A new and particularly promising approach known as Just-in-Time Teaching, JiTT, has been pioneered at Indiana University and the United States Air Force Academy and further developed at Davidson College. It employs a fusion of high-tech and low-tech elements. On the high-tech side, it uses the World Wide Web to deliver multimedia curricular materials and manage electronic communications between faculty and students. On the low-tech side, the approach requires a classroom environment that emphasizes personal teacher-student interactions. These disparate elements are combined in several ways, and the interplay produces an educational setting that students find engaging and instructive. The underlying method creates a synergy between the Web and the classroom to increase interactivity and allow rapid response to students' problems.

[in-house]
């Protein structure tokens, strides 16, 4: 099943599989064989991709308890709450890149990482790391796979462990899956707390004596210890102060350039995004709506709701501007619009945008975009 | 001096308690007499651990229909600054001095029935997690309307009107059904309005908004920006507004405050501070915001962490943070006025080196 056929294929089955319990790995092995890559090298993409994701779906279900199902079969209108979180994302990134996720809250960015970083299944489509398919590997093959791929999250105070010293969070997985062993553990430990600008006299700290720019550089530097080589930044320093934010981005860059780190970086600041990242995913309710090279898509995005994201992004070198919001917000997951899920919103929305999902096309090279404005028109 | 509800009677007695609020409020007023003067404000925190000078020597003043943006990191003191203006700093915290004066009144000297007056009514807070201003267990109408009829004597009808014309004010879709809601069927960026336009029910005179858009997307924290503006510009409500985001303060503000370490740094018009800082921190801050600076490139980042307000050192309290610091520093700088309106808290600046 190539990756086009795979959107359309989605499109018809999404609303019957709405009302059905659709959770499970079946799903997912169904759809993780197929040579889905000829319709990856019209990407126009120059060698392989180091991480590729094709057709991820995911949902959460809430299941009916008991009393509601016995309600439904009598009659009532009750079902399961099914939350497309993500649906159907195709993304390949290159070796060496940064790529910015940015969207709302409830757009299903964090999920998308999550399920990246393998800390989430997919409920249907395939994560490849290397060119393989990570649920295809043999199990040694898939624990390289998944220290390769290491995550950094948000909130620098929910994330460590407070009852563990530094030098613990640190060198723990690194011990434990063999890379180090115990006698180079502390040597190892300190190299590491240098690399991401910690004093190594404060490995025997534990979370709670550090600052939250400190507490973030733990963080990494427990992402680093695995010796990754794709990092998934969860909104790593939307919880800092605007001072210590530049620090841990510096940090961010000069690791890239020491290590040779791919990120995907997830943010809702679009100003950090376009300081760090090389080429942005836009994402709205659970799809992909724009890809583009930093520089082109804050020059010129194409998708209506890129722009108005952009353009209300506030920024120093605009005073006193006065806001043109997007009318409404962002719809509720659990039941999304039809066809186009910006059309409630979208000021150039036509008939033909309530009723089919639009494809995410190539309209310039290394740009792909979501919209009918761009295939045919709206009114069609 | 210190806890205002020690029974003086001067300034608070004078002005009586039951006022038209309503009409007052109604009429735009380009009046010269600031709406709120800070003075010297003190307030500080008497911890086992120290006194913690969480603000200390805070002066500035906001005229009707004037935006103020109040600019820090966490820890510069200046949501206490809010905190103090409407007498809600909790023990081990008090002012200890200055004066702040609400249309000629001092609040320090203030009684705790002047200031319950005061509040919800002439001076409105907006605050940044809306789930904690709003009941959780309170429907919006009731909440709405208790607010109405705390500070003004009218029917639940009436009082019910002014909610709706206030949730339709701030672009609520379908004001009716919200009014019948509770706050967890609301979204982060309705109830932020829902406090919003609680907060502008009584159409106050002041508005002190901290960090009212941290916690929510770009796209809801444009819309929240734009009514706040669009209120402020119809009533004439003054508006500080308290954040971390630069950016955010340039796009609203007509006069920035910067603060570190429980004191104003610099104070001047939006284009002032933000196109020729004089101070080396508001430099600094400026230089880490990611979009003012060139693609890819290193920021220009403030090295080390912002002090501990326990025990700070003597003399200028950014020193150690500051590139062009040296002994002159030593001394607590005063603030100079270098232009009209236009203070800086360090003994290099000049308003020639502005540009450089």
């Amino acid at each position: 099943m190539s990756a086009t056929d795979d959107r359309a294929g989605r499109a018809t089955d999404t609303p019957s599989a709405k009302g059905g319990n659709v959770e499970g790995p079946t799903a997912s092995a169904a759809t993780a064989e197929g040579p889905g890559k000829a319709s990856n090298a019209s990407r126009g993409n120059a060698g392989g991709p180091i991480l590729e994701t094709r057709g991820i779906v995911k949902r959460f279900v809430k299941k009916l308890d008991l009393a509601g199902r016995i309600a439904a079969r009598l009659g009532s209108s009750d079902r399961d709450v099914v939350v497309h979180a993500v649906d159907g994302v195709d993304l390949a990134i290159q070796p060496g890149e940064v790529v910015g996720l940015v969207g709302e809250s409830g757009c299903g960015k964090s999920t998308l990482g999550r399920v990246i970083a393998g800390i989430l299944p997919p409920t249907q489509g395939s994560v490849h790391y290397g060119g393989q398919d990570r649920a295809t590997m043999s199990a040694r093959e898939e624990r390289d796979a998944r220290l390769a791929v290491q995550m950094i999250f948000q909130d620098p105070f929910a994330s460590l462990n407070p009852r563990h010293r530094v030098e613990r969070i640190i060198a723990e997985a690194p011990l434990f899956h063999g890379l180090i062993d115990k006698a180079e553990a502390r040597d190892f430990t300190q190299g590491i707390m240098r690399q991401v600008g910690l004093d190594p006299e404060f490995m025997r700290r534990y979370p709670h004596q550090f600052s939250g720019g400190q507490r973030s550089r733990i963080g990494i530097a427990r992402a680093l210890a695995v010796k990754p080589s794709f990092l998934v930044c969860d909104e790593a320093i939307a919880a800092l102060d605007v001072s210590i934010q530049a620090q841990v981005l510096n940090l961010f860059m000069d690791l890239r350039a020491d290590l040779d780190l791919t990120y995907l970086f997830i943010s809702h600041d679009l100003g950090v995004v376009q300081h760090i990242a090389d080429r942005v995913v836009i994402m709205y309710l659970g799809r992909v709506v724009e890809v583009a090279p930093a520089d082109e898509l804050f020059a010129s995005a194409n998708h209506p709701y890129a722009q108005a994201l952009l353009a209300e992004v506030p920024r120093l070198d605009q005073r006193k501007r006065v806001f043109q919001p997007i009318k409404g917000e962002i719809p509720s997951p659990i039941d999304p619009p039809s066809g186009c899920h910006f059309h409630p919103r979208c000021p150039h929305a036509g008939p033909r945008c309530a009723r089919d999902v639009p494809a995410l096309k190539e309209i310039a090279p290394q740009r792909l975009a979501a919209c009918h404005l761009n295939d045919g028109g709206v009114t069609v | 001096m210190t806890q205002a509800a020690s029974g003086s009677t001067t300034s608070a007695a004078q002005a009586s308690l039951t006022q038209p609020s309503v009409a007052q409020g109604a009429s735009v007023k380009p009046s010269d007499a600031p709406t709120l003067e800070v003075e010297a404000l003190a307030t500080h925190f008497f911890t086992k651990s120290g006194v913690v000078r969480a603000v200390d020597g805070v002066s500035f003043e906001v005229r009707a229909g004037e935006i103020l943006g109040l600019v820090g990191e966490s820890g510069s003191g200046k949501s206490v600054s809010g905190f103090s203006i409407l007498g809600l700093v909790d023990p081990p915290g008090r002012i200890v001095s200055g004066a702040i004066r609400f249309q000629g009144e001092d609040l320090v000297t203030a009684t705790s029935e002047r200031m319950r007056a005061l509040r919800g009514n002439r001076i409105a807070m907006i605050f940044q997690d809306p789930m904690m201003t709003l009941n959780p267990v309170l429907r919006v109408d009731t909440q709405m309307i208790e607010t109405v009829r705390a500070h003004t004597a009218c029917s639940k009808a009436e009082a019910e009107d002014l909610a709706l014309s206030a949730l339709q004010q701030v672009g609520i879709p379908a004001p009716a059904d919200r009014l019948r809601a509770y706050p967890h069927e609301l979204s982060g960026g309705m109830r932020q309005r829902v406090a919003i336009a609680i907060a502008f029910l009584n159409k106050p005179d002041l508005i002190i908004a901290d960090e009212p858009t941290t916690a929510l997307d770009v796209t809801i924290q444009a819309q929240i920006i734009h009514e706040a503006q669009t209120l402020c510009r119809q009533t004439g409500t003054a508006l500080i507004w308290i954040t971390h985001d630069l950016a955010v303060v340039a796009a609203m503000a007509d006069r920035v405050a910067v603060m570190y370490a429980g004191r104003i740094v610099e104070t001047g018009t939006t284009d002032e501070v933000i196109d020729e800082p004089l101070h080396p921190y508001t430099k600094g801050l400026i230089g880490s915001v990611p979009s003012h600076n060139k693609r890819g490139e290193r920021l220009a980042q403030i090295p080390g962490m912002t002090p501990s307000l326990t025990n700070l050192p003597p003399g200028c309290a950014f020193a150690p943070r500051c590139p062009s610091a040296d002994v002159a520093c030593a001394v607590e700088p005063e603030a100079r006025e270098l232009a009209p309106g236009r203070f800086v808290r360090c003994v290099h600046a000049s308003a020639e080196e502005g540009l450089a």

Although JiTT can certainly be implemented fully using technically simple web-based assignments, incorporating some Physlet-based questions can heighten the extent to which student understanding can be probed and encouraged. Responding to questions that involve watching or analyzing a Physlet animation often requires different skills and a different level of understanding than responding to static questions, and JiTT is ideally suited to help students improve their analysis skills and deepen their understanding. The JiTT strategy as applied in physics education is richer for the incorporation of Physlets.